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MANSFIELD ─ The Imagination District project is back on track after a pause caused by the COVID-19 pandemic.

The project is a joint venture between the Little Buckeye Children's Museum and the Renaissance Performing Arts Association.

It will occupy five acres of land in downtown Mansfield and comprises Little Buckeye’s new museum, an outdoor plaza, Theatre 166, the Renaissance’s education center and the Renaissance Theatre.

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Fred Boll, Little Buckeye’s executive director, and Mike Miller, the Renaissance’s CEO, shared an update on the Imagination District Friday on Fri-Yay. It was a new monthly zoom meeting held by the Richland Area Chamber and Economic Development.

Little Buckeye will open a new museum at a former office building at 174 Park Avenue West. Boll said the museum recently resumed the renovation stopped by the statewide lockdown last year.

The construction teams are fixing the heat and air conditioning and putting in office spaces. This first phase of renovation will be finished in April and then Little Buckeye will start to build the exhibits.

“That'll be an interesting phase because several of the exhibits we're going to build are one-of-a-kind. We'll only find those in Mansfield, Ohio,” Boll said.

More than 100 exhibits will be put out, he said, including the Hot Wheel Cars. The museum is trying to work with as many local contractors and crafters as it can to make sure the money raised locally will make the greatest impact on the community. Boll said he hopes to complete the exhibit phase by the end of this year or early 2022.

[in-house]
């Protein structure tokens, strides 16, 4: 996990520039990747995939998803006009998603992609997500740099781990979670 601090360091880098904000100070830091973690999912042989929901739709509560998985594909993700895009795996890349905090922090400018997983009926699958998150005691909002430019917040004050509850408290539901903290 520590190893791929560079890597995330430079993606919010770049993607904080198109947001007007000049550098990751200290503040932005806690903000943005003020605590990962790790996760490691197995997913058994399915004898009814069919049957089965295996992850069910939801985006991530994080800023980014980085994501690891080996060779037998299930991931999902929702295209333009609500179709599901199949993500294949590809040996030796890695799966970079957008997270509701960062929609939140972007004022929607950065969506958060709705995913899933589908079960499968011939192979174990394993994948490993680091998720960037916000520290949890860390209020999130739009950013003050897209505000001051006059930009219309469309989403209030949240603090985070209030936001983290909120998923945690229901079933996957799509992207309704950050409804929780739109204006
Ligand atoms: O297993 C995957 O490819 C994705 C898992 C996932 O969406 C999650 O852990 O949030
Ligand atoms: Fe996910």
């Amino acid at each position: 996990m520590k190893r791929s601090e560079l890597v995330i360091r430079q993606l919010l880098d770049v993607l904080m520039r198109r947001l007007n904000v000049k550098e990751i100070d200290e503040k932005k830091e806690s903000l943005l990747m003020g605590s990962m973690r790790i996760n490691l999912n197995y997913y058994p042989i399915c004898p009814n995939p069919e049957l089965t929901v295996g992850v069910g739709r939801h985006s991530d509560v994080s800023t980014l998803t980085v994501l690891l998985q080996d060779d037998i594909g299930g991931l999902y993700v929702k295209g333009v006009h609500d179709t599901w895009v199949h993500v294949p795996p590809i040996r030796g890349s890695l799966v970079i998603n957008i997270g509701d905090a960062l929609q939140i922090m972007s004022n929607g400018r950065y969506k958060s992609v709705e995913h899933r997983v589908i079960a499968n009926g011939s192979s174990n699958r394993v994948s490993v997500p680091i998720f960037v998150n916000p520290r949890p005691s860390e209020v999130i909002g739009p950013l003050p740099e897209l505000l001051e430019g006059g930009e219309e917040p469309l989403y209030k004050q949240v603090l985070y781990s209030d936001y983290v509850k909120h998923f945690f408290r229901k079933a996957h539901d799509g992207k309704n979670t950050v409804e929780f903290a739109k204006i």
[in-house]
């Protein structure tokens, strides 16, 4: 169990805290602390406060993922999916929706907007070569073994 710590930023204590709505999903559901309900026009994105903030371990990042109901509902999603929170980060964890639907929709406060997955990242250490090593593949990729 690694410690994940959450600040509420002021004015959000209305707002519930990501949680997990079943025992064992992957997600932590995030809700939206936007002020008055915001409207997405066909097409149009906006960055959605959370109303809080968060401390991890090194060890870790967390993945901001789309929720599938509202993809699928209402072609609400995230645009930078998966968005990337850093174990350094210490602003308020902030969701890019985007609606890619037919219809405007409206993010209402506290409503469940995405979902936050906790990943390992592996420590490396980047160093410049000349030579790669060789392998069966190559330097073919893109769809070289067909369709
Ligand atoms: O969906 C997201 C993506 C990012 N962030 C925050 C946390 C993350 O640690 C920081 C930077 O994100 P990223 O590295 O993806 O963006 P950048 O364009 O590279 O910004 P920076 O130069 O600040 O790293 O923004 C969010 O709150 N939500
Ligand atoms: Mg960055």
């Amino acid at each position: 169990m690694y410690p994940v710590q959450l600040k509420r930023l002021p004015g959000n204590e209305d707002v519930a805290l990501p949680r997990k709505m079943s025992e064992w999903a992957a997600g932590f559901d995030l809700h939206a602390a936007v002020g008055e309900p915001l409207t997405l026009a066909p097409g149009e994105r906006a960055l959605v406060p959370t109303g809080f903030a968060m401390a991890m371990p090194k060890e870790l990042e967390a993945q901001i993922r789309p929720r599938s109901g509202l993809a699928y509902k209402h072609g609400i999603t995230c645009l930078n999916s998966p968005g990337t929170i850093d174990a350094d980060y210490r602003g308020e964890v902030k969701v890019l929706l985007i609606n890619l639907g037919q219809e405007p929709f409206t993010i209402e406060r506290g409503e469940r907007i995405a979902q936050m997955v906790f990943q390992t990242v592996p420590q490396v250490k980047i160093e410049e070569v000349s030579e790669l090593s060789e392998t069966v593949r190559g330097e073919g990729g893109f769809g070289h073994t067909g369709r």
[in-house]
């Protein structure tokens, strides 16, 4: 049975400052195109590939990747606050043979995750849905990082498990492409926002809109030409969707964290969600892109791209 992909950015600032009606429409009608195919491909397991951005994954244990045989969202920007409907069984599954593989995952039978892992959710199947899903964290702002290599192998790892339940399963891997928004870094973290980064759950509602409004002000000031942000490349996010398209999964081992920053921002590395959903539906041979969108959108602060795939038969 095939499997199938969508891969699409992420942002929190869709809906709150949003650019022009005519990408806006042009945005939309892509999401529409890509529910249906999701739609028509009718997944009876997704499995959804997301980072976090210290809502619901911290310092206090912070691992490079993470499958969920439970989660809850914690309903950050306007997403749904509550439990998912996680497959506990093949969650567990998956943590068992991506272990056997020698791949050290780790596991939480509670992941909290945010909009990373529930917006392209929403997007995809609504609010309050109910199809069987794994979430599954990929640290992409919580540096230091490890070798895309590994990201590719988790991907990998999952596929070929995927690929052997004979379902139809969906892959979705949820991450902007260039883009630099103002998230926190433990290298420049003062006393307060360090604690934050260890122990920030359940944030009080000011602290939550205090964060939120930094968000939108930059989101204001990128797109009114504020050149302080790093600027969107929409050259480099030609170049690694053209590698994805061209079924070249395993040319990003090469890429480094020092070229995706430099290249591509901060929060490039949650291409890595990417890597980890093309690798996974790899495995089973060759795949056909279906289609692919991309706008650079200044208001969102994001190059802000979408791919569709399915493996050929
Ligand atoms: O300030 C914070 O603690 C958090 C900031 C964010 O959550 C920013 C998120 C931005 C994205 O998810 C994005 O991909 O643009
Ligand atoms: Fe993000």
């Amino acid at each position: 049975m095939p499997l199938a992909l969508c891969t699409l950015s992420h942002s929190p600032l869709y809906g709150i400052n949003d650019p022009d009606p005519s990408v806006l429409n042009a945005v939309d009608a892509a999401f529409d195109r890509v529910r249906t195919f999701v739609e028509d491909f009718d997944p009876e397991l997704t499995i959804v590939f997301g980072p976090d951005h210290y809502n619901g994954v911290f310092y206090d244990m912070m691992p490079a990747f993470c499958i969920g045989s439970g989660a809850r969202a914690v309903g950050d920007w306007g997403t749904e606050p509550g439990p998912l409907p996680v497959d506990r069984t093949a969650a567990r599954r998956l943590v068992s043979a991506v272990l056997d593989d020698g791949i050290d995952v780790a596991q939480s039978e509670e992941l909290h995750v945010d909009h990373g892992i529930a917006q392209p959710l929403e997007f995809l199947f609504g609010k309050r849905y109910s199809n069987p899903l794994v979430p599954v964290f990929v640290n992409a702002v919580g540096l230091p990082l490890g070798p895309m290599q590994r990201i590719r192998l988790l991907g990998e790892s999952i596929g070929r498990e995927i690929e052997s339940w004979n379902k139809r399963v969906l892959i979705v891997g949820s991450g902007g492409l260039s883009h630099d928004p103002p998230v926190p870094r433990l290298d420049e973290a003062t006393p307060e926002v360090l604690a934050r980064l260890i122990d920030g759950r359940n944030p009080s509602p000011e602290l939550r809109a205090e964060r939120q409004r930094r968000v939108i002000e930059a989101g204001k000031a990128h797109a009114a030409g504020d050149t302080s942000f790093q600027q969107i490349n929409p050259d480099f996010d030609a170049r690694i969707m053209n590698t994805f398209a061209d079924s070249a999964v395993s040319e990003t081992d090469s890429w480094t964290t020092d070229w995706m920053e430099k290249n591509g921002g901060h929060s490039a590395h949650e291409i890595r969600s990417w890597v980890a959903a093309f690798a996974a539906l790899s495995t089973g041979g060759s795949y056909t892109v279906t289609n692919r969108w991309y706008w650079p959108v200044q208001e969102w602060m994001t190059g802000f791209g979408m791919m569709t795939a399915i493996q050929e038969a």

Miller highlighted the outdoor plaza in the presentation on Friday. It will be an open corridor connecting the main Renaissance Theatre with Theatre 166 and the parking lot. The groundbreaking for the construction will begin in spring at the earliest.     

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Miller said an archway will also connect the two buildings for children and their families to go between. The Renaissance and Little Buckeye are working on programs for various ages, which he said was “the fun part of designing.”

The Imagination District will receive a $1 million boost from the Ohio's capital budget. Boll said the museum is trying to figure out how the fund will be released. It could be over a two-year period, which will affect the project’s timeline.

Since the initiative officially started in 2017, multiple community members have contributed to it.

“We had so many people telling us that we were crazy in attempting this project, but we had so many people also that were supporters of us and encouraged us to do it,” Boll said. “I think the impact on our community will be tremendous, especially at this time.

"It'll be great as we come out of the pandemic to have something like this opening up to attract and bring new people to visit again at Richland County.”

Miller said the fundraising campaign will go to the public next week with commercials and radio spots that include details. The plan is to finish the campaign in March.

“We really want everyone in the community that has wanted to be a part of this project to be involved in any way they would like to,” he said.

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